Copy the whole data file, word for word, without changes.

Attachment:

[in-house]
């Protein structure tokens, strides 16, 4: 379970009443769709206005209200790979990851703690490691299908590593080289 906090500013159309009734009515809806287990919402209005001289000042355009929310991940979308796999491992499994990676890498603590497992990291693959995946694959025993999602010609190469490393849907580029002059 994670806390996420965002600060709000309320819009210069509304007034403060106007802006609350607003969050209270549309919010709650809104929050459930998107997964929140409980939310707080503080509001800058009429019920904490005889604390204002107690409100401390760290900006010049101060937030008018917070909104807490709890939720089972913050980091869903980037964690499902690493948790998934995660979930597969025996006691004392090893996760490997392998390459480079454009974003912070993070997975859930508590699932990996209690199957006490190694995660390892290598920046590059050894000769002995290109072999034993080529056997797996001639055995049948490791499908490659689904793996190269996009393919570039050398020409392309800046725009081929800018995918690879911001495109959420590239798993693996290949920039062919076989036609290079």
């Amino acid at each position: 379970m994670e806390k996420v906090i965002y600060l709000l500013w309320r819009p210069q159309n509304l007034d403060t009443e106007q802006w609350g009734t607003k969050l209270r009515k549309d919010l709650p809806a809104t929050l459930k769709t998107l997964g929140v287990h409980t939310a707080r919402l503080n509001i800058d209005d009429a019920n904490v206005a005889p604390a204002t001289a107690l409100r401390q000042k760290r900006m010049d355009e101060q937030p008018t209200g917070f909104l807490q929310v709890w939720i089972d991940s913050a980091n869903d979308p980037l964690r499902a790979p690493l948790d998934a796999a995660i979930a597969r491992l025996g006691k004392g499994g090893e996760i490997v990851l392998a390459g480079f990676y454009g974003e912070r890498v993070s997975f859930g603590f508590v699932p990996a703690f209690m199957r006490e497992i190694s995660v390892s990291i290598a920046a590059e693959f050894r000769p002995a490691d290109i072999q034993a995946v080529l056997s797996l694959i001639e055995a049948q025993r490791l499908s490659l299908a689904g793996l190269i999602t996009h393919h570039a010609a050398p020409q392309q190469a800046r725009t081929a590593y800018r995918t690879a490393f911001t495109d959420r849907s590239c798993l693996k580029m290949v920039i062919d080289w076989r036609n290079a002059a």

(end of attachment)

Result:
[in-house]
């Protein structure tokens, strides 16, 4: 379970009443769709206005209200790979990851703690490691299908590593080289 906090500013159309009734009515809806287990919402209005001289000042355009929310991940979308796999491992499994990676890498603590497992990291693959995946694959025993999602010609190469490393849907580029002059 994670806390996420965002600060709000309320819009210069509304007034403060106007802006609350607003969050209270549309919010709650809104929050459930998107997964929140409980939310707080503080509001800058009429019920904490005889604390204002107690409100401390760290900006010049101060937030008018917070909104807490709890939720089972913050980091869903980037964690499902690493948790998934995660979930597969025996006691004392090893996760490997392998390459480079454009974003912070993070997975859930508590699932990996209690199957006490190694995660390892290598920046590059050894000769002995290109072999034993080529056997797996001639055995049948490791499908490659689904793996190269996009393919570039050398020409392309800046725009081929800018995918690879911001495109959420590239798993693996290949920039062919076989036609290079």
């Amino acid at each position: 379970m994670e806390k996420v906090i965002y600060l709000l500013w309320r819009p210069q159309n509304l007034d403060t009443e106007q802006w609350g009734t607003k969050l209270r009515k549309d919010l709650p809806a809104t929050l459930k769709t998107l997964g929140v287990h409980t939310a707080r919402l503080n509001i800058d209005d009429a019920n904490v206005a005889p604390a204002t001289a107690l409100r401390q000042k760290r900006m010049d355009e101060q937030p008018t209200g917070f909104l807490q929310v709890w939720i089972d991940s913050a980091n869903d979308p980037l964690r499902a790979p690493l948790d998934a796999a995660i979930a597969r491992l025996g006691k004392g499994g090893e996760i490997v990851l392998a390459g480079f990676y454009g974003e912070r890498v993070s997975f859930g603590f508590v699932p990996a703690f209690m199957r006490e497992i190694s995660v390892s990291i290598a920046a590059e693959f050894r000769p002995a490691d290109i072999q034993a995946v080529l056997s797996l694959i001639e055995a049948q025993r490791l499908s490659l299908a689904g793996l190269i999602t996009h393919h570039a010609a050398p020409q392309q190469a800046r725009t081929a590593y800018r995918t690879a490393f911001t495109d959420r849907s590239c798993l693996k580029m290949v920039i062919d080289w076989r036609n290079a002059a």